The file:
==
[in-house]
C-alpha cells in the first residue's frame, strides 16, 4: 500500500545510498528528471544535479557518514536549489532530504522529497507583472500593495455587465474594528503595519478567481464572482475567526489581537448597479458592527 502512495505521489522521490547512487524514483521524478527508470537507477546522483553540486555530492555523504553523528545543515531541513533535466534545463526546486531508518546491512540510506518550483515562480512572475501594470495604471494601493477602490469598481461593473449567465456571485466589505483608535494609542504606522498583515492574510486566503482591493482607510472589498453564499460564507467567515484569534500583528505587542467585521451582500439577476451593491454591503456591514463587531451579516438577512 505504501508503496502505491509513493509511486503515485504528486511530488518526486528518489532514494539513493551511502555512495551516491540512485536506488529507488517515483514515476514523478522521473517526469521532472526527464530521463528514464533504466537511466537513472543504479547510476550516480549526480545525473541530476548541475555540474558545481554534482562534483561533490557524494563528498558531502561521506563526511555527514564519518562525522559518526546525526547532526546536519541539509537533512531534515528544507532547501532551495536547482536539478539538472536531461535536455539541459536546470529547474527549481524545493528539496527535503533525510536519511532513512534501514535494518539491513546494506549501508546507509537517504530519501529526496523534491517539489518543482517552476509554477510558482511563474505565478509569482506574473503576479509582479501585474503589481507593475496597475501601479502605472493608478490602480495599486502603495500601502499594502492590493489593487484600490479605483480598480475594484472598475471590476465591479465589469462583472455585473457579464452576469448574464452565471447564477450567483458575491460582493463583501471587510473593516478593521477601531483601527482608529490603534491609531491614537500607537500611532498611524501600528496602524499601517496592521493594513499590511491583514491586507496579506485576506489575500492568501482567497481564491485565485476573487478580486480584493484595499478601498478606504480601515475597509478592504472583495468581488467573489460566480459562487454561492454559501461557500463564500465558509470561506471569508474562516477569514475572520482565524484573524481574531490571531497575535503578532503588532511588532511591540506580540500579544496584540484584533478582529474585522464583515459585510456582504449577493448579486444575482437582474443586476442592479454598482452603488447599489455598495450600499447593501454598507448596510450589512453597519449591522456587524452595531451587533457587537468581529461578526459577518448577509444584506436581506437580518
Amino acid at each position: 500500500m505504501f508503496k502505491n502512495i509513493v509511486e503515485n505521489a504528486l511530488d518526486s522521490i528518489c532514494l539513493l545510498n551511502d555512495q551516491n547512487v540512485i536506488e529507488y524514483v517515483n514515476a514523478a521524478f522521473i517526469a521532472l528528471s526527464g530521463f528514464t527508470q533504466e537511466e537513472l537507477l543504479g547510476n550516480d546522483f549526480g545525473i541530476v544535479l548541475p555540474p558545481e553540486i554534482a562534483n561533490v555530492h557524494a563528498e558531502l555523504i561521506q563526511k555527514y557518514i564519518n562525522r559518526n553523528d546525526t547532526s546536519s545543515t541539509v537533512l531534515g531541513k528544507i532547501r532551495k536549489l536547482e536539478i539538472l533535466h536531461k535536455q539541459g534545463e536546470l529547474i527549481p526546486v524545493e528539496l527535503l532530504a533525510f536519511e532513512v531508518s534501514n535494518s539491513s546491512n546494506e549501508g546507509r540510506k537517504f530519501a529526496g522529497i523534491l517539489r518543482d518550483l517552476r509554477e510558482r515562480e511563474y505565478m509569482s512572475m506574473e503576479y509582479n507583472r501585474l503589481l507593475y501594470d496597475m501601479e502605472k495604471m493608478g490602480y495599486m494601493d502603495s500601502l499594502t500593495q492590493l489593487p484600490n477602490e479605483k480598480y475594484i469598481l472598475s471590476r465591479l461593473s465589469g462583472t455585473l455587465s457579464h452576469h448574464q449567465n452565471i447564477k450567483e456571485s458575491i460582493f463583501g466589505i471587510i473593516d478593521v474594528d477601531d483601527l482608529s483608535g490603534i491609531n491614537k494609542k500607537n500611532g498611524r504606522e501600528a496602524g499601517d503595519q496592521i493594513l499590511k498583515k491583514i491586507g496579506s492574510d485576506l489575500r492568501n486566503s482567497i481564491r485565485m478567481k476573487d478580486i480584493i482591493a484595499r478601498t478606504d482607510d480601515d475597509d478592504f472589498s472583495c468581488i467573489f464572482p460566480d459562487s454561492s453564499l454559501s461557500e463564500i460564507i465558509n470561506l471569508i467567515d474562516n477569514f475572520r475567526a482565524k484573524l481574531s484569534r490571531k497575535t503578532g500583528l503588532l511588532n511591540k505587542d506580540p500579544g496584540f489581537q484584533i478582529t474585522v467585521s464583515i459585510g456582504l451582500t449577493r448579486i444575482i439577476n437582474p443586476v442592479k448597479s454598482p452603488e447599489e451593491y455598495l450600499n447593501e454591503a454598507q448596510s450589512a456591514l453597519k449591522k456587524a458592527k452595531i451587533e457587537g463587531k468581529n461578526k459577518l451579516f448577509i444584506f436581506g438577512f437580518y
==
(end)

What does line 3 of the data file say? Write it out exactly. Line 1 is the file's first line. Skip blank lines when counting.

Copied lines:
Amino acid at each position: 500500500m505504501f508503496k502505491n502512495i509513493v509511486e503515485n505521489a504528486l511530488d518526486s522521490i528518489c532514494l539513493l545510498n551511502d555512495q551516491n547512487v540512485i536506488e529507488y524514483v517515483n514515476a514523478a521524478f522521473i517526469a521532472l528528471s526527464g530521463f528514464t527508470q533504466e537511466e537513472l537507477l543504479g547510476n550516480d546522483f549526480g545525473i541530476v544535479l548541475p555540474p558545481e553540486i554534482a562534483n561533490v555530492h557524494a563528498e558531502l555523504i561521506q563526511k555527514y557518514i564519518n562525522r559518526n553523528d546525526t547532526s546536519s545543515t541539509v537533512l531534515g531541513k528544507i532547501r532551495k536549489l536547482e536539478i539538472l533535466h536531461k535536455q539541459g534545463e536546470l529547474i527549481p526546486v524545493e528539496l527535503l532530504a533525510f536519511e532513512v531508518s534501514n535494518s539491513s546491512n546494506e549501508g546507509r540510506k537517504f530519501a529526496g522529497i523534491l517539489r518543482d518550483l517552476r509554477e510558482r515562480e511563474y505565478m509569482s512572475m506574473e503576479y509582479n507583472r501585474l503589481l507593475y501594470d496597475m501601479e502605472k495604471m493608478g490602480y495599486m494601493d502603495s500601502l499594502t500593495q492590493l489593487p484600490n477602490e479605483k480598480y475594484i469598481l472598475s471590476r465591479l461593473s465589469g462583472t455585473l455587465s457579464h452576469h448574464q449567465n452565471i447564477k450567483e456571485s458575491i460582493f463583501g466589505i471587510i473593516d478593521v474594528d477601531d483601527l482608529s483608535g490603534i491609531n491614537k494609542k500607537n500611532g498611524r504606522e501600528a496602524g499601517d503595519q496592521i493594513l499590511k498583515k491583514i491586507g496579506s492574510d485576506l489575500r492568501n486566503s482567497i481564491r485565485m478567481k476573487d478580486i480584493i482591493a484595499r478601498t478606504d482607510d480601515d475597509d478592504f472589498s472583495c468581488i467573489f464572482p460566480d459562487s454561492s453564499l454559501s461557500e463564500i460564507i465558509n470561506l471569508i467567515d474562516n477569514f475572520r475567526a482565524k484573524l481574531s484569534r490571531k497575535t503578532g500583528l503588532l511588532n511591540k505587542d506580540p500579544g496584540f489581537q484584533i478582529t474585522v467585521s464583515i459585510g456582504l451582500t449577493r448579486i444575482i439577476n437582474p443586476v442592479k448597479s454598482p452603488e447599489e451593491y455598495l450600499n447593501e454591503a454598507q448596510s450589512a456591514l453597519k449591522k456587524a458592527k452595531i451587533e457587537g463587531k468581529n461578526k459577518l451579516f448577509i444584506f436581506g438577512f437580518y